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An anti-government upsurge

Print edition : Apr 09, 2004 T+T-

A deteriorating law and order situation and popular discontent facilitate the emergence of a new, Awami League-led Opposition movement against the Khaleda Zia government in Bangladesh.

in Dhaka

THE irony of Bangladesh's history is that the country, founded 32 years ago when East Pakistan broke away from Pakistan in a fiery display of opposition to military and religious autocracy, had to experience the same vices soon after Independence. It was only in 1990, after a prolonged anti-autocracy movement, that Bangladesh finally tasted democratic freedoms. However, the trials of the nation seem to be unending.

At the receiving end this time are the religious minorities, political activists, intellectuals and journalists. On the whole, the law and order situation has worsened. Khaleda Zia, the widow of former President Gen. Ziaur Rahman, came to power for the second time when her alliance, a combination of disgruntled leftists and religious extremists, defeated the secular Awami League (A.L.). But slightly more than two and a half years in office, the government is now confronting a movement spearheaded by half a dozen Opposition parties demanding its resignation and mid-term elections.

The A.L., which has only 62 seats in Parliament, formally began its "oust government campaign" on February 12 after the government refused to implement its 15-point charter of demands. The charter demanded an improvement in the law and order situation, reduction of the price of essential commodities, and an inquiry into the police atrocities on anti-government demonstrators.

The campaign began with a series of countrywide hartals. The administration took a hardline. The peaceful agitation faced police brutality; even the central office of the A.L. in Dhaka's Bangabandhu Avenue was seized by the police and kept under their control for weeks. The worst sufferers were the party's women activists, a few top leaders and students.

Things came to a head on February 27 when the poet and writer Dr. Humayun Azad was attacked by unidentified persons in Dhaka. The incident made the political climate more volatile. Azad, who had been fearlessly criticising the religious fundamentalists, ridiculed the "pro-Pakistanis" even in his latest book, Pak Sar Zamin Sad Bad (Pakistan's national anthem). The writer, a senior Dhaka University Professor, survived with grievous injuries. The incident angered common people and the secular `pro-Liberation' parties. Popular perception held "fundamentalist terrorists" of the ruling alliance responsible for the crime, though the Prime Minister pointed an accusing finger at the main Opposition party.

Also under attack were a number of intellectuals such as journalists Shahriar Kabir, Saleem Samad and Enamul Haq Chowdhury, and columnist and Professor Muntasir Mamun. Former Ministers and A.L. leaders Saber Hossain Chowdhury and Dr. Mohiuddin Khan Alamgir too were not spared. All were jailed and tortured in the post-election period and sedition charges were filed against them.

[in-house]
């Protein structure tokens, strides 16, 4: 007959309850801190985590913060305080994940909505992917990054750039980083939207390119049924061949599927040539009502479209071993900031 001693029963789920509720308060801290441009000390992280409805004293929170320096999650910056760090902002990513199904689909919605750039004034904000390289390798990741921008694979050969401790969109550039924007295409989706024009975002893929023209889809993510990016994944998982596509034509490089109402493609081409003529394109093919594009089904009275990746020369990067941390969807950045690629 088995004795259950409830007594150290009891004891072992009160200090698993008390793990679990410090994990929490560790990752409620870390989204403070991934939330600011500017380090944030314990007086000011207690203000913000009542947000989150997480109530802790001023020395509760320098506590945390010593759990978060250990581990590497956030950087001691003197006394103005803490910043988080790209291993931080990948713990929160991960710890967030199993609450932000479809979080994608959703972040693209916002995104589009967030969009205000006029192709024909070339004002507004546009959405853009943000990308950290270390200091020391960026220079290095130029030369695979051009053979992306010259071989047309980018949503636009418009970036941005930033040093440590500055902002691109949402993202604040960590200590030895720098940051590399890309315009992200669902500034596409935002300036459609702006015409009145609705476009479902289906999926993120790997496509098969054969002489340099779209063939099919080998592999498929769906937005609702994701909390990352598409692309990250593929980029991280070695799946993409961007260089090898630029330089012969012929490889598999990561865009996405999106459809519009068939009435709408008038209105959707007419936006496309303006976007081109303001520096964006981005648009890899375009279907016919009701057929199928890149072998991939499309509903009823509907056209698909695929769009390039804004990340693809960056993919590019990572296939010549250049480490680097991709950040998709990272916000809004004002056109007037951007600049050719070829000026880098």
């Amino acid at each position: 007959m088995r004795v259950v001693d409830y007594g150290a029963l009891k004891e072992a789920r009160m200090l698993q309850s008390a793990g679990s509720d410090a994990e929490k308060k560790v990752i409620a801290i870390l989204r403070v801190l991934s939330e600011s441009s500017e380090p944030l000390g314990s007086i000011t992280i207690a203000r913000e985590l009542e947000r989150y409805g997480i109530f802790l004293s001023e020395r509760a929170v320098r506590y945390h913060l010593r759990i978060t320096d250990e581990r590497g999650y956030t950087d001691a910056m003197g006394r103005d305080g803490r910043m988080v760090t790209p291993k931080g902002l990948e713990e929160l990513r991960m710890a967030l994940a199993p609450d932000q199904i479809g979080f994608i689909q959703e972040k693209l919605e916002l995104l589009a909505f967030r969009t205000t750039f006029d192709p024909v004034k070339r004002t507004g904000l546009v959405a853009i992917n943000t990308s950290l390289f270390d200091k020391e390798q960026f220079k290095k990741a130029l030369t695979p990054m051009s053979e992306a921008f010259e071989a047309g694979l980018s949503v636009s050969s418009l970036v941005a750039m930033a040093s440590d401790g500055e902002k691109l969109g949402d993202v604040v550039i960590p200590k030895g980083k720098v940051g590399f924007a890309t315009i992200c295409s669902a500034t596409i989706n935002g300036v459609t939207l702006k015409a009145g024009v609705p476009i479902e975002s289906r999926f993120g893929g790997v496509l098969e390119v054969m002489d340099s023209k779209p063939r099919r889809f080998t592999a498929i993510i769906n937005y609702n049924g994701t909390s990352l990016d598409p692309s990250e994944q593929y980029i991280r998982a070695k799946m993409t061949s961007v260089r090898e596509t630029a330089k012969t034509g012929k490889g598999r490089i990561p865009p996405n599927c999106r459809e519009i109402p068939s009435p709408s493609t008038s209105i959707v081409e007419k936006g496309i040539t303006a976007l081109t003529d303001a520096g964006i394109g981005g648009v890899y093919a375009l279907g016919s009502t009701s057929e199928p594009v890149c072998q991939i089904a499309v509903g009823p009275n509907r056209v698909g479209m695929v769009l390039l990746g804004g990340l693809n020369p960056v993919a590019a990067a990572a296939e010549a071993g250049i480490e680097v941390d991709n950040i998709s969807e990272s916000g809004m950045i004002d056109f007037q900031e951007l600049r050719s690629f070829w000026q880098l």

Importantly, such attacks have drawn the smaller Left parties in the Opposition closer to the A.L. These parties - especially the Communist Party of Bangladesh, the Workers Party, the Jatiya Samajtantrik Dal, the Sammyabadi Dal and the Gano Azadi League - had maintained a distance from the A.L. since the last general elections. This undeclared coalition held a successful dawn-to-dusk hartal on March 6, the first time in 25 months, protesting against the attack on Azad and called for mid-term elections. Political observers see the hartal as the beginning of a united movement by the once divided "pro-Liberation forces", all of which now demand an immediate end to Bangladesh National Party (BNP) rule.

Other leading Opposition politicians of the country, including the lawyer Dr. Kamal Hossain of the Gono Forum and Dr. A.Q.M. Badrudouzza Chowdhury, former President and Foreign Minister and a co-founder of the BNP, have also intensified their campaign for a regime change. Chowdhury, who was forced to resign as President in 2002, months after being elected unopposed, has warned that Bangladesh could end up as a "failed state" if the issues of crime, corruption and poverty went unaddressed. He has floated a "third stream" in Bangladeshi politics and so far two members of Parliament have resigned from the BNP to join it. On March 11, hundreds of armed people, allegedly belonging to the BNP, and police personnel jointly foiled the first rally of Chowdhury's new political platform in Dhaka. The 72-year-old politician and his colleagues were assaulted. Although Hossain and Chowdhury have distanced themselves from the main Opposition, they share with it a common agenda and agree on the slogan of `fight against misrule'.